Just 72 hours before the 10th January 1967 general elections, Minister of Finance, Sir Stafford Sands, decided to tell the people where “our” money had gone. Masterfully presented, the economic pie-chart, was an accountant’s dream. But by that time, many Bahamians were more interested in where Stafford Sands’s money had come from, rather than how he spent their tax and borrowed dollars.
Budget information appeared in the newspaper on 7th January, which was a Saturday. Elections were on the following Tuesday. This rush of important information, on the eve of a general election, could be likened to a fireman rushing in with a cup of water after the house had burned down.
What Sands presented was a concise, thorough breakdown of government expenditure. It was masterfully done, easy to understand, even for a layman. The big problem was, that it all came too late.
What Sands disclosed was the breakdown of the government budget. Budgets are attempts at forecasting the financial future with varying degrees of success. Sometimes, as any accountant would tell you, actual may vary greatly from the budget.
Minister of Finance details where the money went…
Sir Stafford Sands, the Minister for Finance, has hit back at what he terms deliberate lies put out prior to the election and he has also explained “where the money went.”
Speaking on ZNS Sir Stafford said: “Our colony is prosperous and our government revenues are rising. Our financial credit with the whole world is high. Our government shows a surplus on each year’s financial operations. The question, however, is being asked, “Where did the money go?”
Sir Stafford went on to say that every member of the House of Assembly, including the Opposition Progressive Liberal Party knew how the money was spent. He explained that a printed copy of the budget had been distributed to every member of the House.
Then Sir Stafford went on to tell where the money went: “In 1966…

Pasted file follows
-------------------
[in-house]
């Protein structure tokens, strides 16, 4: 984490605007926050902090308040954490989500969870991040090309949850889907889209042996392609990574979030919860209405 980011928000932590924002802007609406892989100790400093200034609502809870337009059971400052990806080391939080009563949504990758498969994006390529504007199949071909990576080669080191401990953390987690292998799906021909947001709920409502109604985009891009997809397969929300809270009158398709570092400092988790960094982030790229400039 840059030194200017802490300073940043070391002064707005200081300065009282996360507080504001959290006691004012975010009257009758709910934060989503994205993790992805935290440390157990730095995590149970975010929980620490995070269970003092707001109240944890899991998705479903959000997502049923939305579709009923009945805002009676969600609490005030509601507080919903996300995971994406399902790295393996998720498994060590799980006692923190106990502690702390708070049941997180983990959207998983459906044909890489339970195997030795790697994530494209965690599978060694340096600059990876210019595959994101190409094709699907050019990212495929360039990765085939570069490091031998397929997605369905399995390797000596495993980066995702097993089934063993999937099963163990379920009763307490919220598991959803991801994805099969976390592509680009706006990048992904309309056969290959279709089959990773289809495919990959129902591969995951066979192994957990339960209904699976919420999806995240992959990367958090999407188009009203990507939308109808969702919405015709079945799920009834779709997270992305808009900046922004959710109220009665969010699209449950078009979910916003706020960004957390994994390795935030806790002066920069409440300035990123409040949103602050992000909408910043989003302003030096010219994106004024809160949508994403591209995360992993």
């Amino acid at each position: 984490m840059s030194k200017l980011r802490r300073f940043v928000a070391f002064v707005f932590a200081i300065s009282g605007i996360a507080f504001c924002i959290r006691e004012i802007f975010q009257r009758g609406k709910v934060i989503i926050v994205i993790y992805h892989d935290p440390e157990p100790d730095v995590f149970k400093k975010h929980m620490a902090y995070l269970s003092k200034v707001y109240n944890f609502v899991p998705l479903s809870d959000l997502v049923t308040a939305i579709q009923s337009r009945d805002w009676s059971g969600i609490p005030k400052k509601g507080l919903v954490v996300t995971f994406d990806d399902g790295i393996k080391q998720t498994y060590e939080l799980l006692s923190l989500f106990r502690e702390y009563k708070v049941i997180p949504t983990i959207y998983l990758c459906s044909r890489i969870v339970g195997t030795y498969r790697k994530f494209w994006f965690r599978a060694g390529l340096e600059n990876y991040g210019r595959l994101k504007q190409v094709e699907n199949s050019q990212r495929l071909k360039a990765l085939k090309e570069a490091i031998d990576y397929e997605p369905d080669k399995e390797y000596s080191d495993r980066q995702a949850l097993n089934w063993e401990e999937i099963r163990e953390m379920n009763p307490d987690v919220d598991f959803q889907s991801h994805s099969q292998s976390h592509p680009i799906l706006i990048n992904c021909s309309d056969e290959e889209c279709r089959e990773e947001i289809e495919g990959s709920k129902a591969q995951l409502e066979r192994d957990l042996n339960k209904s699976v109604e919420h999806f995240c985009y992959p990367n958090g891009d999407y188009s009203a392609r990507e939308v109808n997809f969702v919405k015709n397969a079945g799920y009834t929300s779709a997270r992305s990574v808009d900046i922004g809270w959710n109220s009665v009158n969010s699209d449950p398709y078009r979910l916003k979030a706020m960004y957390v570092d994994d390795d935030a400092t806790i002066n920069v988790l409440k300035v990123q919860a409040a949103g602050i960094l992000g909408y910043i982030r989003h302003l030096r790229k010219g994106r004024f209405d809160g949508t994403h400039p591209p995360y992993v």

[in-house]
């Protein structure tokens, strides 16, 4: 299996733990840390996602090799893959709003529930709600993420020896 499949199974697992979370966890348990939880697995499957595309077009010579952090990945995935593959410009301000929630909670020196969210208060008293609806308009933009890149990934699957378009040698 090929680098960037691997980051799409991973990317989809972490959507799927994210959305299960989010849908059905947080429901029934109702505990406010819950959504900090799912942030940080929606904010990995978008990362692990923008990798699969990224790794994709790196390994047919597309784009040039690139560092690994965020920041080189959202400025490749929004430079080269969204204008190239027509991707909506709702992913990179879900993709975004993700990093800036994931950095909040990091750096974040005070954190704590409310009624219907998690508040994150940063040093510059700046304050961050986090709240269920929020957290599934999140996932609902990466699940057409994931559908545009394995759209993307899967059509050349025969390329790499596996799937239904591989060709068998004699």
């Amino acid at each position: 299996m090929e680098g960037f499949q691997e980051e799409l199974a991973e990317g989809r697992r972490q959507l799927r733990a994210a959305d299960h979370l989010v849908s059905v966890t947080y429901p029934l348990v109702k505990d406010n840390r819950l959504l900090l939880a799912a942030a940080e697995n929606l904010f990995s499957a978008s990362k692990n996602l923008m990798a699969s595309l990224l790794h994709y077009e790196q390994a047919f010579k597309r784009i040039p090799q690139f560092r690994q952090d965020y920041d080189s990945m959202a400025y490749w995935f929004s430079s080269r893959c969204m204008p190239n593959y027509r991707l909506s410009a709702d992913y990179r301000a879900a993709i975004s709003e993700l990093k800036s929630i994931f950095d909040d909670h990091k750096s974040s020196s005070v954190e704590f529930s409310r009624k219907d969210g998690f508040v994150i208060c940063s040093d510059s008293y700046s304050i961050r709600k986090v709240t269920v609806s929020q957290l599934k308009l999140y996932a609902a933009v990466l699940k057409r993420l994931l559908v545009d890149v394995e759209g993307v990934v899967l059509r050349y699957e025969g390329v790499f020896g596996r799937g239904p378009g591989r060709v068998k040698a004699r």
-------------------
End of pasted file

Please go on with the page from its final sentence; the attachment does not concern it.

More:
2 cents out of every dollar was spent on running the Customs Department,
2 cents out of every dollar was spent on running the Civil Aviation Department.
1 1/2 cents out of every dollar was spent on prisons and industrial schools.
2 cents out of every dollar went on our postal service.
2 cents out of every dollar went on pensions for retired civil servants.
7 cents out of every dollar was spent on servicing our public debt.
6 cents out of every dollar on maintaining our police force.
8 cents out of every dollar was spent on Telecommunications services.
11 1/2 cents out of very dollar was spent on promoting and expanding our tourist trade, the economic lifeblood of these islands.
15 cents out of every dollar was spent on public health and hospital services, to make us a healthy and strong people.
14 1/2 cents out of every dollar was spent on education, in helping Bahamians to fit themselves to fill the important roles in the future of this colony.
Finally, 17 1/2 cents out of every dollar was spent on public works, better roads, better buildings and conveniences for the citizens of this colony.
These figures total 89 cents out of every dollar.
The remaining 11 cents was spent on all the many other departments and salaries for which government is responsible, like the Audit Department, the law courts, forest conservation, the immigration Department, public libraries, the sports centre, the Labour Department and so on, and out of the remaining 11 cents, like a good prudent housewife, we save a few cents to put aside against a rainy day.